18 Aug 2013
Hazar Bakbachi-Henriot graduated from the Ecole des Beaux-Arts in Damascus, Syria, and the University of Paris. Her unique work, which incorporates collage and painting, has been exhibited in France and in Europe.
Originally from Aleppo, a city known for its textile manufacturing, Hazar is now based in France. Her work, however, remains influenced by her roots and the desperate humanitarian situation in her native country. Last year Hazar organised two-week art workshops with women in refugee camps in Antakya, near the Turkish-Syrian border, in conjunction the organisation Emergency Solidarity Syria. Her aim was to get the women to tell their stories by making collective art that uses embroidery and tapestry as its medium.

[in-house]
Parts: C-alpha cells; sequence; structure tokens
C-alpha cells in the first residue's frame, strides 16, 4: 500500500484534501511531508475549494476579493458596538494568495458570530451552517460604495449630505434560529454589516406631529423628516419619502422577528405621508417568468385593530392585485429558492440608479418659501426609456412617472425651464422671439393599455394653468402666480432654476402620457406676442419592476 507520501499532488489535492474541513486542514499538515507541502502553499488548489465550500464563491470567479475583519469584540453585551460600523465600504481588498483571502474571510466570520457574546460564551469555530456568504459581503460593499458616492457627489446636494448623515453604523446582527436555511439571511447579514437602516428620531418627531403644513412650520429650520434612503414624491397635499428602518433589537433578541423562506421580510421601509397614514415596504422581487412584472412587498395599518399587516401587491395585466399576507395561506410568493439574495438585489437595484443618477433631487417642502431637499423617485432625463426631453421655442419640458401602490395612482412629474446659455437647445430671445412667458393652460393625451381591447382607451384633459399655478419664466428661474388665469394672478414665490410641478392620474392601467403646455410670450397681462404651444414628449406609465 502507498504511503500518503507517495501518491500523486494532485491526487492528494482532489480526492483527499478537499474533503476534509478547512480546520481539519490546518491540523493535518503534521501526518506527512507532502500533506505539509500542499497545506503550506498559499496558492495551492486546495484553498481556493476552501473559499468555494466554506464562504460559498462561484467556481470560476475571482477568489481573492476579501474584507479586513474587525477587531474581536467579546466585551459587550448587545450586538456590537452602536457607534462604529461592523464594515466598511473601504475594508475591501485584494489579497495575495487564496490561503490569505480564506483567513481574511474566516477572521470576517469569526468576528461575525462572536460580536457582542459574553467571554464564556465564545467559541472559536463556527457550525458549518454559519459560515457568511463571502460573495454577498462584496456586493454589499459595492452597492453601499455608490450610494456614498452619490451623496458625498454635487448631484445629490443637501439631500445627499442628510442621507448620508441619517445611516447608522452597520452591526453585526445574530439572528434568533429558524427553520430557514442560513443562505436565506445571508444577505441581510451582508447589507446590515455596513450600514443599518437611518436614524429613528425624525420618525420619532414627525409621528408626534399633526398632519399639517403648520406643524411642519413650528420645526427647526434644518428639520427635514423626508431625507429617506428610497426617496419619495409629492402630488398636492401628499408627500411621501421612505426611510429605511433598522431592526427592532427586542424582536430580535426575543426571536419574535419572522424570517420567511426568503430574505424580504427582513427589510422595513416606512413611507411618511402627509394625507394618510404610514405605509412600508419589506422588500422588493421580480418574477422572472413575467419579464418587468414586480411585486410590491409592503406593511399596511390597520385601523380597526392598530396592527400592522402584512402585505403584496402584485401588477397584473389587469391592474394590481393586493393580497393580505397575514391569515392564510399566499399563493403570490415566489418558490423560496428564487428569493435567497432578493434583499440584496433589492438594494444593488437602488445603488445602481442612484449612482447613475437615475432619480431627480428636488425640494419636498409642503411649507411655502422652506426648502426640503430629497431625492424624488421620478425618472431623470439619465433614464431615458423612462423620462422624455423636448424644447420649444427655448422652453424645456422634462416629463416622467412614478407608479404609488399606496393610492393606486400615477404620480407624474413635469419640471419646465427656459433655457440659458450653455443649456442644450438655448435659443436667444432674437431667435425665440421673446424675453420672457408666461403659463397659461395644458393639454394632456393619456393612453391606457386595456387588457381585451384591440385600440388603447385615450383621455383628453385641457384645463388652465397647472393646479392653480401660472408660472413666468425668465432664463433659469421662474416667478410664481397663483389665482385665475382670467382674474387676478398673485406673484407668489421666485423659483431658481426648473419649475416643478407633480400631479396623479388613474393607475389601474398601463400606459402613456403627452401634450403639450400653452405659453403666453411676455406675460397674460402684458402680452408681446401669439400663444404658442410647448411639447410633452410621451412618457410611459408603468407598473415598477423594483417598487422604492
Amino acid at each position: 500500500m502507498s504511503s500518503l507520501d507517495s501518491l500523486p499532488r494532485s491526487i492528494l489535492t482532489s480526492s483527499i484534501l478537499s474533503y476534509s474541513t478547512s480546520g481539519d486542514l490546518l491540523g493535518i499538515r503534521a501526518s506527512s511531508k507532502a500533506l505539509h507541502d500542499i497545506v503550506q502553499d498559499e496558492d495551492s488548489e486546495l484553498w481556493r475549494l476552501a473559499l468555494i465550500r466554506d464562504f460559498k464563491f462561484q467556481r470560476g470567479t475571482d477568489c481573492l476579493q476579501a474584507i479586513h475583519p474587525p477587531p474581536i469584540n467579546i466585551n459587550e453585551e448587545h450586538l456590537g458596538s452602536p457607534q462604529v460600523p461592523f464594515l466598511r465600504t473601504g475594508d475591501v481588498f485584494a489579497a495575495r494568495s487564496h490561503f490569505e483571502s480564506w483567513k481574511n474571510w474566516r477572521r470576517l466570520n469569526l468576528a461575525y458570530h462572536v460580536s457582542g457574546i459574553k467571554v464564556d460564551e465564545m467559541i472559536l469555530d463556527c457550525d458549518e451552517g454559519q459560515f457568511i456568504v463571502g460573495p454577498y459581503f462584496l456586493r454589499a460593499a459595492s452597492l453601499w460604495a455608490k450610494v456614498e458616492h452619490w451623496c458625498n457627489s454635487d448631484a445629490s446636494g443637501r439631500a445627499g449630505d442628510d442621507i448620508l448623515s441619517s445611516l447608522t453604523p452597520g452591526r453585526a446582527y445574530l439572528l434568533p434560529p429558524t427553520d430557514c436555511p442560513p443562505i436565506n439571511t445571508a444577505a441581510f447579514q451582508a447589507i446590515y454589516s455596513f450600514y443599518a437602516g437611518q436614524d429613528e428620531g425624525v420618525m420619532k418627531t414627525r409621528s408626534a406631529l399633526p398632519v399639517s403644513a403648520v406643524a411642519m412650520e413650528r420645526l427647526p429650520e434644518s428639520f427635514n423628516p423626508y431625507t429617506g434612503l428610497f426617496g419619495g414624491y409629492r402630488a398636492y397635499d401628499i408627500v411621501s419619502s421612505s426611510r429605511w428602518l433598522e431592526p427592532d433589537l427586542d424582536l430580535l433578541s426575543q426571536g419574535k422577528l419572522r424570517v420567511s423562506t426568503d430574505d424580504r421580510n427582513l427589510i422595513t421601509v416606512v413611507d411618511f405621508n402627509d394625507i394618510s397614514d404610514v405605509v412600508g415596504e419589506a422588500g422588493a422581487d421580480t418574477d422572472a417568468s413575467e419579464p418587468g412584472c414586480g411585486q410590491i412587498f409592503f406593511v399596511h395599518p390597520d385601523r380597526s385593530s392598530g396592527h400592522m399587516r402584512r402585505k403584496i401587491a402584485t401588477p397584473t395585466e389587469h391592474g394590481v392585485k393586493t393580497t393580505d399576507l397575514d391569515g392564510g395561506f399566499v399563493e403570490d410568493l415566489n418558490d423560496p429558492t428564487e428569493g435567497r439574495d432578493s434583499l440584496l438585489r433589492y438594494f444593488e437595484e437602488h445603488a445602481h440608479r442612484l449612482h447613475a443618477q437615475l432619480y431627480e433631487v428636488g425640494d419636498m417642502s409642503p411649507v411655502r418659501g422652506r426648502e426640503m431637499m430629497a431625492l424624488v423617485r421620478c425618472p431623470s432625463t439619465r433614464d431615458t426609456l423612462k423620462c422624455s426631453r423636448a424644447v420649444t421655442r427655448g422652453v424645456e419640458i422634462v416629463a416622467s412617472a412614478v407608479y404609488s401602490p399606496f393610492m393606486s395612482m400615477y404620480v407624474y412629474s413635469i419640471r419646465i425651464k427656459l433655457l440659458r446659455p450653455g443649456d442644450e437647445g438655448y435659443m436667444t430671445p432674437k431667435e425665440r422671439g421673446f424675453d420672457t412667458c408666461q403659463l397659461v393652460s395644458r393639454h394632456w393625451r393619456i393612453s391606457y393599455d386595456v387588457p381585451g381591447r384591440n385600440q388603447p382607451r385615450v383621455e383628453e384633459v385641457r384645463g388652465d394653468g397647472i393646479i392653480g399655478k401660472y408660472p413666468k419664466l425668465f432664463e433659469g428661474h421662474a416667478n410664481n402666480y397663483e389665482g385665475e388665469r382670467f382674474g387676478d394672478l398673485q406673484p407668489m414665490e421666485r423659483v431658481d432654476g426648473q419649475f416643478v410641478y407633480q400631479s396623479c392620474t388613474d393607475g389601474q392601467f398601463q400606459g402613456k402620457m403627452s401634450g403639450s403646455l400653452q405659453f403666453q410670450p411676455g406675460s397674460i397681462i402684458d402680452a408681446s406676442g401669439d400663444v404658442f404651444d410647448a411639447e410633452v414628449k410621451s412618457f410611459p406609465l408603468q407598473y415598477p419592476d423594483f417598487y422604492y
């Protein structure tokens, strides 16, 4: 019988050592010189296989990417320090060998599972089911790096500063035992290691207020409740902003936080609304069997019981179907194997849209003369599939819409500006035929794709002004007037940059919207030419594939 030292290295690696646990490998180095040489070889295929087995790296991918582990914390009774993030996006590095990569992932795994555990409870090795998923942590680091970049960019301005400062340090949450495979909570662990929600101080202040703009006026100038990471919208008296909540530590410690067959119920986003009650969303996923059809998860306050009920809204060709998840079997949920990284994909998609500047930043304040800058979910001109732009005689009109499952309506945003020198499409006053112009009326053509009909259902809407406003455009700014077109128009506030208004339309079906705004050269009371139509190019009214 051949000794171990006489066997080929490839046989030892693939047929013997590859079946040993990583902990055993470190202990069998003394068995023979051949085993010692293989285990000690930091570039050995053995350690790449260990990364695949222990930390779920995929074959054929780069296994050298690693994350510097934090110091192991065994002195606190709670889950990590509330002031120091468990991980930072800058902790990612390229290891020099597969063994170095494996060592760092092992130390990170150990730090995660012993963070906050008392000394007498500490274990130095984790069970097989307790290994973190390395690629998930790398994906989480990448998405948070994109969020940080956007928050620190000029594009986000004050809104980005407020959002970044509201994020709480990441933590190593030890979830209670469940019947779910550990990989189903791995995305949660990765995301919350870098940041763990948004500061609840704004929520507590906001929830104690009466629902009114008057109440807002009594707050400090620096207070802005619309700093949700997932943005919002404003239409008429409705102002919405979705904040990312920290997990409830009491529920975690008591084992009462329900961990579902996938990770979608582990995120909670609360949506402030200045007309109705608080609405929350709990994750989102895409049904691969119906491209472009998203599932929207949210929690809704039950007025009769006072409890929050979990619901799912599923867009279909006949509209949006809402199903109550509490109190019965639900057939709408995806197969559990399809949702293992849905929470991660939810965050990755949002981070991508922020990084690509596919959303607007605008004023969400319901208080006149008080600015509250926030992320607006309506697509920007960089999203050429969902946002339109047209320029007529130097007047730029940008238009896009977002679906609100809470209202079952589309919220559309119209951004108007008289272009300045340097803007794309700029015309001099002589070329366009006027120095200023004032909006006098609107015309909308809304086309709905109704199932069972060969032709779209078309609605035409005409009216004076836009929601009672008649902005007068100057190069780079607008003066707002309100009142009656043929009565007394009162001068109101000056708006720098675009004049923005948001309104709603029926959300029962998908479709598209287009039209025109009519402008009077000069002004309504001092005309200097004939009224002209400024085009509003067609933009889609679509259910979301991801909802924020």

“The first few days were difficult. It was silent … like a pebble. But as soon as we started cutting the fabric and glue, the words came back. [It was an] exchange of sharing and expression for seventeen women, aged from fifteen to fifty years old. It was a way for them to participate in the revolution and for the world to know that they exist and they are not to be seen as helpless victims.”
– Hazar Bakbachi-Henriot speaking to the French newspaper, La Nouvelle Republique
Hazar Bakbachi-Henriot, Graveyard, 2012, Mixed media on fabric, 178 x 143 cm Wall hanging made by Syrian refugee women under the artists’ supervision